Give Better Yoga Adjustments with the Alexander Technique

wfs.adjustby Witold Fitz-Simon Yoga teachers giving adjustments has become a controversial issue in the yoga community. Classic yoga adjustments tend to be strong, manipulative and often invasive, with the teacher sometimes applying considerable force to push a student deeper into a stretch, or to get the student’s arms and legs into a particular position. If such an adjustment is given skillfully, the effects can be positive. Often, however, teachers yank and crank on the student’s body in such a way that can potentially cause injury. It has gotten to point where some studios offer “consent cards” that students lay on their mats to let the teacher know whether or not they are willing to be manipulated in such a way. One company has even started marketing very attractive wooden chips that you can take with you to any studio to let the teacher know your preference.

Injury in yoga—whether self- or teacher-inflicted—has become the current hot-button issue amongst those who love the practice. Even if the potential for injury were not in question, the way a teacher lays hands on a student can make a huge difference, for better and for worse. There a few different reasons why a teacher might give a student an adjustment. Amongst them are:

  • To take a student deeper into a stretch (e.g.: pressing their back down in a forward bend)
  • To arrange a body part to better fit an anatomical ideal (e.g.: outwardly rotating their upper arm bones and bringing their shoulder blades down their back)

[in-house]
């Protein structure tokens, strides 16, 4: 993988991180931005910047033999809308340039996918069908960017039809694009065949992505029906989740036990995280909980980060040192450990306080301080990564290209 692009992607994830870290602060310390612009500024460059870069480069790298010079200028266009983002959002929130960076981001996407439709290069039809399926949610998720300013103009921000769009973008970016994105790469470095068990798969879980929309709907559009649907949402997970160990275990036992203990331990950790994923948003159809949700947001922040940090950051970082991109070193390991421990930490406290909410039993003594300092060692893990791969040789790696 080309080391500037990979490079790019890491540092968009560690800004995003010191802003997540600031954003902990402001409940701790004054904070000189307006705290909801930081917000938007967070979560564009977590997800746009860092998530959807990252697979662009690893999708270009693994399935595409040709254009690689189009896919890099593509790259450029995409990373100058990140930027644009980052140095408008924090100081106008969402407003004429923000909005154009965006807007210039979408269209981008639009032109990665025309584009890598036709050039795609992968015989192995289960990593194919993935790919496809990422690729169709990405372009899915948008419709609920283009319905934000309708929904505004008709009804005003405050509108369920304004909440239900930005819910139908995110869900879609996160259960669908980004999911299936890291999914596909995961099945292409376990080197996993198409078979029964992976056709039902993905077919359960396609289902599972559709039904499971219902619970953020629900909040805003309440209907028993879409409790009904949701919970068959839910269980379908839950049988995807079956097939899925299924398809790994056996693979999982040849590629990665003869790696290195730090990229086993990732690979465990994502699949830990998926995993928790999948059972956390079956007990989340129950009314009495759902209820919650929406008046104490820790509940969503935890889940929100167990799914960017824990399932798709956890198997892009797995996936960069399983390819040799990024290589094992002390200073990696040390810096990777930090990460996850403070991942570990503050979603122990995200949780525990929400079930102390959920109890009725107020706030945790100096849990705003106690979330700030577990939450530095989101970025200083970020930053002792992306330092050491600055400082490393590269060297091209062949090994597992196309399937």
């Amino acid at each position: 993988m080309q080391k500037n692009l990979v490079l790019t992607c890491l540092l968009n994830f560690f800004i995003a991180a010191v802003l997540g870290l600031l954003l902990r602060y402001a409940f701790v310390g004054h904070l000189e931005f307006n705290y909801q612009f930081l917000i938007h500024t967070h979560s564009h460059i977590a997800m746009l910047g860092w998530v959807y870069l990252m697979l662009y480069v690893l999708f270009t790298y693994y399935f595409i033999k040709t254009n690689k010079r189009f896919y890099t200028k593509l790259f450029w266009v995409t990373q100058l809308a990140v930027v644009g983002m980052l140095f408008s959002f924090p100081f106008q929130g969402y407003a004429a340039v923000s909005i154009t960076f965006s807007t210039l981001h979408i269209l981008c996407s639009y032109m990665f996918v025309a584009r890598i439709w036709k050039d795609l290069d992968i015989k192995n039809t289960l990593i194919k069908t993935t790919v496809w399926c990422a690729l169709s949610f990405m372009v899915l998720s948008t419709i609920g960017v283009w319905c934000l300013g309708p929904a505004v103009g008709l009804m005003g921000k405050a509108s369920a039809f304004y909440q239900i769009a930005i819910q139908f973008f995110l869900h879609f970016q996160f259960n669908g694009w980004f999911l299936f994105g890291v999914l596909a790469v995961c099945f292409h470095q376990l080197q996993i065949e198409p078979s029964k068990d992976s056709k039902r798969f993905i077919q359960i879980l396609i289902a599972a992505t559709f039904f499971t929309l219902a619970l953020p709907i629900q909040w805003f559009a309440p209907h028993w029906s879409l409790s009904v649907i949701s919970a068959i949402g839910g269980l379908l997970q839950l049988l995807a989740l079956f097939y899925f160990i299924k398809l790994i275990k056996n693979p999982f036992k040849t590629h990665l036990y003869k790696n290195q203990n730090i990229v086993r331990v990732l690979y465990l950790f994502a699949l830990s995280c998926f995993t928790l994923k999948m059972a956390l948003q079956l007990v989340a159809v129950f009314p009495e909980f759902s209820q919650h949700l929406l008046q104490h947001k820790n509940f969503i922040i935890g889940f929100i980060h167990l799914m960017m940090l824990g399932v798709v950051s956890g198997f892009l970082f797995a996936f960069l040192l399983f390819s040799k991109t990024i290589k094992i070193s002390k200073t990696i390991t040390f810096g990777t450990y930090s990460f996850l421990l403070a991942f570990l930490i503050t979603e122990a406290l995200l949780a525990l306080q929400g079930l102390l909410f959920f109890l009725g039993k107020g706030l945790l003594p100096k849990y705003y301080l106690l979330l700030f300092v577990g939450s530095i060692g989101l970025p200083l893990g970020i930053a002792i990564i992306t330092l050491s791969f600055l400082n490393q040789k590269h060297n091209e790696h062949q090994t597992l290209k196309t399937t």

• To help a student get closer to the classic shape of a pose (e.g.: bringing hands together to achieve binding of the arms in a twist)

Such adjustments come from a misplaced value system where the shape of the pose is more important than the experience of the body doing the pose, where more range of motion throughout the body is always better, where more extreme contortion is an indicator of progress along the path. In this way of thinking, the resistances of the body must be overcome by the force the teacher applies. The student’s body must be made to conform to an arbitrary geometry imposed on the student by the teacher’s eye. This is an unsubtle and forceful way of thinking that will not necessarily have the effect the teacher intended.

From the perspective of the Alexander Technique, the root cause of the problem comes from something called “End-Gaining.” This is a particular way of thinking—one of which we are all guilty—where we put the desired end or goal first and focus all our efforts on achieving this goal. The opposite of this would be one where we are attending more to the means whereby we achieve the goal. It is this “means-whereby” which becomes the important thing, regardless of whether the goal is ever achieved. In the Alexander Technique, this type of approach is called “Non-Doing."

Part of this “means-whereby” you might achieve something such as a yoga pose is an attention to the way the body is organized internally. F. M. Alexander, founder of the Technique, discovered that the relationship of the head, neck and back governs the functioning of the body as a whole for better or for worse. If that relationship is well-organized, we are stronger, more balanced and better integrated in the way we move. If it is not, we are weaker, stiffer, tighter.

The primary focus of a yoga teacher working with these principles becomes creating the best organization of the head, neck and back of the student in any given pose or transition. If the student can be more organized in this way, their bodies will be better able to negotiate the demands of a pose, creating balanced and functional strength and mobility. A teacher working in this way will not only be less likely to cause injury, they will be more likely to create conditions of lasting and significant change in their students.

This post originally appeared on Witold Fitz-Simon's blog.